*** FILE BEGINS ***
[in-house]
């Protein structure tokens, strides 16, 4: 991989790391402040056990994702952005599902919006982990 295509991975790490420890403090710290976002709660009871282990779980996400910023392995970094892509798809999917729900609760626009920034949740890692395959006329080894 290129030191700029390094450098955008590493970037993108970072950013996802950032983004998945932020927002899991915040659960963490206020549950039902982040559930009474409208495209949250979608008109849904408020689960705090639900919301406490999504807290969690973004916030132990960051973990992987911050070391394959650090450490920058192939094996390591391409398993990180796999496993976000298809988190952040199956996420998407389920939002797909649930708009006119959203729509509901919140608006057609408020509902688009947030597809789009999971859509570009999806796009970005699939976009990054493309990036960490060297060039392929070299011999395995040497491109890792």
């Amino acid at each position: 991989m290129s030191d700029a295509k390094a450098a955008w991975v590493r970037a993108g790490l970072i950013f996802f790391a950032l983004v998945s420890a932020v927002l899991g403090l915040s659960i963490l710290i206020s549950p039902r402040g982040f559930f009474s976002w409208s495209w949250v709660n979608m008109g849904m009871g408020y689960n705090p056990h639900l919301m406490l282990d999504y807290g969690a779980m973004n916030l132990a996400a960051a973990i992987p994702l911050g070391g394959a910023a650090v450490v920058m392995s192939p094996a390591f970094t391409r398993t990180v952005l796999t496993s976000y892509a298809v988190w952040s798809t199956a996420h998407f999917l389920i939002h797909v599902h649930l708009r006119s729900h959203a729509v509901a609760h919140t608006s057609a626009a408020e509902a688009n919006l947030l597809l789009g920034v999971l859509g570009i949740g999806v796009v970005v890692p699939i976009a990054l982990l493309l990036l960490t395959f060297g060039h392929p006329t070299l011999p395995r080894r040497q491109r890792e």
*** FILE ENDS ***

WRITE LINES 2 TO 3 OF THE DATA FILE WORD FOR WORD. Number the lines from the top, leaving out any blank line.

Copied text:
């Protein structure tokens, strides 16, 4: 991989790391402040056990994702952005599902919006982990 295509991975790490420890403090710290976002709660009871282990779980996400910023392995970094892509798809999917729900609760626009920034949740890692395959006329080894 290129030191700029390094450098955008590493970037993108970072950013996802950032983004998945932020927002899991915040659960963490206020549950039902982040559930009474409208495209949250979608008109849904408020689960705090639900919301406490999504807290969690973004916030132990960051973990992987911050070391394959650090450490920058192939094996390591391409398993990180796999496993976000298809988190952040199956996420998407389920939002797909649930708009006119959203729509509901919140608006057609408020509902688009947030597809789009999971859509570009999806796009970005699939976009990054493309990036960490060297060039392929070299011999395995040497491109890792």
């Amino acid at each position: 991989m290129s030191d700029a295509k390094a450098a955008w991975v590493r970037a993108g790490l970072i950013f996802f790391a950032l983004v998945s420890a932020v927002l899991g403090l915040s659960i963490l710290i206020s549950p039902r402040g982040f559930f009474s976002w409208s495209w949250v709660n979608m008109g849904m009871g408020y689960n705090p056990h639900l919301m406490l282990d999504y807290g969690a779980m973004n916030l132990a996400a960051a973990i992987p994702l911050g070391g394959a910023a650090v450490v920058m392995s192939p094996a390591f970094t391409r398993t990180v952005l796999t496993s976000y892509a298809v988190w952040s798809t199956a996420h998407f999917l389920i939002h797909v599902h649930l708009r006119s729900h959203a729509v509901a609760h919140t608006s057609a626009a408020e509902a688009n919006l947030l597809l789009g920034v999971l859509g570009i949740g999806v796009v970005v890692p699939i976009a990054l982990l493309l990036l960490t395959f060297g060039h392929p006329t070299l011999p395995r080894r040497q491109r890792e």